A playful yet thoughtful character, Santisiri has long been a champion of the single strong, simple idea. Along with Inkawat, he founded the Bangkok Art Directors’ Association. He has always challenged himself and those around him to think differently, and his ideas have sometimes been described as “outrageous”, surely a good thing. His love of the industry is such that he stepped out of retirement to found Nude Communications, which subsequently merged with Jureeporn Thaidumrong’s JEH. But his interests extend beyond the world of advertising, and he looks far and wide for inspiration: he has also had a stint as a Buddhist monk.
Founder, Jack Vaughan Creative Services
Throughout a long, distinguished career, Vaughan was always motivated by a basic desire to write creative ads. That simple aim led him to be seen by many as Australia’s best advertising writer. Having worked as a creative director at The Campaign Palace, he now operates as a creative outsource to other agencies. Speaking to Media 10 years ago, the writer Jane Caro explains why she believed Vaughan stood out among his peers. “His work has always been extremely thoughtful, intelligent and with a lightness of touch,” she said. “He has taste, in the best sense of the word. He never goes for the outrageous or shocking for the sake of it. You look at him and think, ‘you don’t have to be a wanker to work in advertising’.”
Filmmaker/ECD, Leo Burnett Malaysia
When Ahmad died in 2009, it was not just the advertising industry that mourned her, but an entire country that had been touched by her work. She was much more than an advertising creative. Never afraid to speak her mind despite living in one of Asia’s most conservative countries, she became known for tying the Petronas brand to broad and often controversial social messages. Work such as ‘Tan Hong Ming’, which drew attention to Malaysia’s lack of racial harmony, cannot be described as advertising, but rather filmmaking with the ability to move people and make them reconsider their attitudes. As Chris Jaques, CEO of M&C Saatchi Asia-Pacific, once noted, “she had an incredible depth of feeling and it showed in her work”.
Founder, Wadsworth Media
Wadsworth was a giant of Asia’s media industry in every sense. Standing at 196cm, Wadsworth was an outstanding athlete in his younger days. After spells in various business in the UK, he moved into the media industry with the Financial Times, before moving to Hong Kong as general manager of the Far Eastern Economic Review in the 1960s. He went on to pioneer the media representative business in Asia with Wadsworth Media, representing a wide range of the world’s top newspapers and magazines. Eventually, Wadsworth Media merged with SLM, where he held the position of honorary chairman before retiring to France in 1997.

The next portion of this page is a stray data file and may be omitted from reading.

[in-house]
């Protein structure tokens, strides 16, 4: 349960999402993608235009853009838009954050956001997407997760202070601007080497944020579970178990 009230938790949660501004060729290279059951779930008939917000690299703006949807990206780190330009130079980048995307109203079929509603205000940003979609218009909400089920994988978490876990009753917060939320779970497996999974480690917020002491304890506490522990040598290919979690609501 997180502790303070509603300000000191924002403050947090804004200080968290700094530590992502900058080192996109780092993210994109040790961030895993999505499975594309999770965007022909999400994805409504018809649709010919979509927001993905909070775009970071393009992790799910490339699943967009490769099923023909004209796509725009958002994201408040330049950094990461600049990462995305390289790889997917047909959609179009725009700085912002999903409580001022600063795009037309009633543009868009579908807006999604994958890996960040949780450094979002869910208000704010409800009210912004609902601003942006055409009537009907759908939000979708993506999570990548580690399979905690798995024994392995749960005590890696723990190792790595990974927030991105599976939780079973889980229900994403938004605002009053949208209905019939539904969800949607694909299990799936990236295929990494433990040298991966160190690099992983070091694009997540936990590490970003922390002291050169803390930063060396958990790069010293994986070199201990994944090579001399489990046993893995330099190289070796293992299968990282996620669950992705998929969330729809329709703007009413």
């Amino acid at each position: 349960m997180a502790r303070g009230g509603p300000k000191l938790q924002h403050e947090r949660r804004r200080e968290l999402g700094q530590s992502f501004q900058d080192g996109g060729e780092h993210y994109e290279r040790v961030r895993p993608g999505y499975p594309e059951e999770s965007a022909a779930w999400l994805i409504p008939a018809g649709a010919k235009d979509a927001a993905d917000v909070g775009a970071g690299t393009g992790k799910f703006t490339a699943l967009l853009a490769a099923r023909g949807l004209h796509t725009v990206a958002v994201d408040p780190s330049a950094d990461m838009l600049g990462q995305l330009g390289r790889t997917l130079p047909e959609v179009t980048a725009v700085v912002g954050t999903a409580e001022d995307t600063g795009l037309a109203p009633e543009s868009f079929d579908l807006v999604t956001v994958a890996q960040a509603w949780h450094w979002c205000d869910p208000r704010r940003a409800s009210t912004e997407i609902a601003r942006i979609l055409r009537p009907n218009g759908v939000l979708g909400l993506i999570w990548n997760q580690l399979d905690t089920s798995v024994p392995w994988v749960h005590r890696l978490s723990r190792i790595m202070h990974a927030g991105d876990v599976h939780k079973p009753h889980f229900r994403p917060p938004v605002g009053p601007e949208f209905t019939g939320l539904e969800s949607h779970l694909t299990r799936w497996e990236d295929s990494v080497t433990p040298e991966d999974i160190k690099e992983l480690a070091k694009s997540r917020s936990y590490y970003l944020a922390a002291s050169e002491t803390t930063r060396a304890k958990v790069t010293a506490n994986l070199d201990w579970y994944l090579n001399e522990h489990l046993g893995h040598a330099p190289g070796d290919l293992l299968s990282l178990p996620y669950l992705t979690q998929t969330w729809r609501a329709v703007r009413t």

Founder/director, Film Factory
Hong Kong’s TV and film industry might not be much to write home about today, but Ng’s brilliance as a film director once helped position it as the pinnacle of Asian TV production. He set up the Film Factory in 1983 to start directing the commercials he wanted, later expanding to Thailand. The ability to breathe life into storyboards will always be appreciated, but it is Ng’s intellectual approach to the whole process that helped set him apart from the crowd.
Ex-Worldwide creative director, Saatchi & Saatchi
Isherwood resigned from Saatchis in 2008 after 12 years at the top of his creative game, saying that he needed to reinvent himself. Before that, the Australian had used all his distinguished creative faculties to help reinvent the company. He helped propel the network to centre stage at Cannes year after year. But there was something beyond that that people respected: Isherwood’s integrity. He became known for his belief that there is honour in the ideas business; that harnessing creativity and the power of ideas is in the client’s best interests.
R Balakrishnan (R Balki)
Chairman and chief creative officer, Lowe Lintas & Partners
Under Balki, Lowe Lintas & Partners has proven to be a lot more than ‘a Levers agency’. From Idea Cellular for the Aditya Birla Group, to Havells India’s diversified portfolio, the agency’s creative output has contributed immensely to making these brands not just top of mind, but also making them consumer favourites — as market shares and brand scores reveal. Social campaigns such as Pullia Raja for Aids awareness, socially relevant stances for brands like Tata Tea and endearing adaptations of ‘Dirt is good’ have consistently found resonance in the market. Despite a string of successful Hindi feature films behind him, both as director and producer, Balki continues to tell stories in the shorter advertising format compellingly, and guide his team to do the same. While Abhishek Bachchan has earned the nickname Sirji thanks to Idea Cellular’s campaigns, there’s only one Sirji that adland knows.
Chief creative office, India sub-continent, Leo Burnett
Sridhar, affectionately known as ‘Pops’, was most recently heard this August at a design convention in Goa, speaking on ‘Humanity’. If Leo Burnett’s work on brands such as Sony’s television game show Kaun Banega Crorepati has set standards on one side, critical acclaim has come for ideas and craft displayed for brands such as Luxor highlighters, on the global stage. Pops has been interacting with the Leo Burnett teams in the region and other parts of the world for around six years now, well before he was given the additional mandate to head creative for SriLanka and Pakistan, as well as India. His purview now includes three creative agencies and a digital outfit, Indigo. He has already plunged into the next big challenge — now that a team is in place in each market to handle clients’ advertising challenges. A lot of his time in the past one year has been spent understanding the changes in advertising and helping the agency’s teams across the India sub-continent (and some other neighbouring markets) prepare for the future. The next one year will also be spent doing just that, he says, believing himself to be on a critical mission. He is convinced that the storytellers of print, who managed to engage audiences through television, will lead communication in the digital age.